Under the artistic leadership of “innovator in disability arts” (The New York Times), Alice Sheppard’s Kinetic Light enables new understandings of the
Under the artistic leadership of “innovator in disability arts” (The New York Times), Alice Sheppard’s Kinetic Light enables new understandings of the moving world. Dancers Laurel Lawson (ATL-based) and Alice Sheppard perch, swoop, and soar on a striking custom-built ramp of curves and peaks in DESCENT in this recorded version making its online premiere. This visually stunning imagining of a queer, interracial love story of mythical figures Venus and Andromeda is a transformative ride testing the limits of what dance, beauty, and disability appear to be. Lighting Design by Michael Maag.
“Sheppard and her collaborators are reimagining how we experience the form, and at the same time, making striking new shapes that challenge our limited ideas of what dance—and dancers—look like.” (Albany Times Union)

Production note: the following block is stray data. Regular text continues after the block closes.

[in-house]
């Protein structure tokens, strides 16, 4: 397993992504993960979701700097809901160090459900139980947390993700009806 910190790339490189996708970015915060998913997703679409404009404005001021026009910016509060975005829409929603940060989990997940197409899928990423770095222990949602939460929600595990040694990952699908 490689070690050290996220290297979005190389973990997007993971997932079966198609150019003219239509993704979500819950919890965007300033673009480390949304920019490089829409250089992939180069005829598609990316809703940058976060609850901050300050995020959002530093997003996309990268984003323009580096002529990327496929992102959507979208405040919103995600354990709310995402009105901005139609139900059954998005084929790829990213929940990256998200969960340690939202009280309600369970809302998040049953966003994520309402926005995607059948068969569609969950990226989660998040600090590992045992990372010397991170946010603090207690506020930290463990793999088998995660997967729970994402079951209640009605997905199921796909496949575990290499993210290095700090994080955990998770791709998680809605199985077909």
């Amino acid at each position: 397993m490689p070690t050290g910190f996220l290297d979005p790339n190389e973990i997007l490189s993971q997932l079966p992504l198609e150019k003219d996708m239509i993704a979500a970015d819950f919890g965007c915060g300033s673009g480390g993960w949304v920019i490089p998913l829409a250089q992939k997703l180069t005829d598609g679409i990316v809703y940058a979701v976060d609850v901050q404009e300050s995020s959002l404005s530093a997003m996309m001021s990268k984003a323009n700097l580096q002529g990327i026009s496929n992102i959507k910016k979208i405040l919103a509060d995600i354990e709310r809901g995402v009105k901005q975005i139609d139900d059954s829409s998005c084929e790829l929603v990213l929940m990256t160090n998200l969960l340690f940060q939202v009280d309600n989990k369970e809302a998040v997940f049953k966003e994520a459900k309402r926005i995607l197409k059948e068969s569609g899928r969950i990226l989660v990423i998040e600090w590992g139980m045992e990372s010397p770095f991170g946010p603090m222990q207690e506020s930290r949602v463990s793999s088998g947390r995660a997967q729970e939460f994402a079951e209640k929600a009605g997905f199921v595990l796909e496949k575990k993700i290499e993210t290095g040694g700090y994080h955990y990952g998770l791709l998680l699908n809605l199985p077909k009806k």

Official premiere launches Dec. 3 at 9ET/6PT, followed by a live Artist Talk via Zoom. The film will be accessible through midnight CST on Dec. 5th. Tickets are per household; student tickets available.
Access: Audio Description of the film ASL and captioning for the Artist Talk on Dec. 3.
Image Description for promo image: Alice Sheppard, a light-skinned Black woman with a crown of short curly hair, is crawling on her hands with her knees in Laurel Lawson’s footplate. Laurel, a white woman, is arching her back on the ground as she is dragged along the floor. A sunset appears behind them. Photo by MANCC / Chris Cameron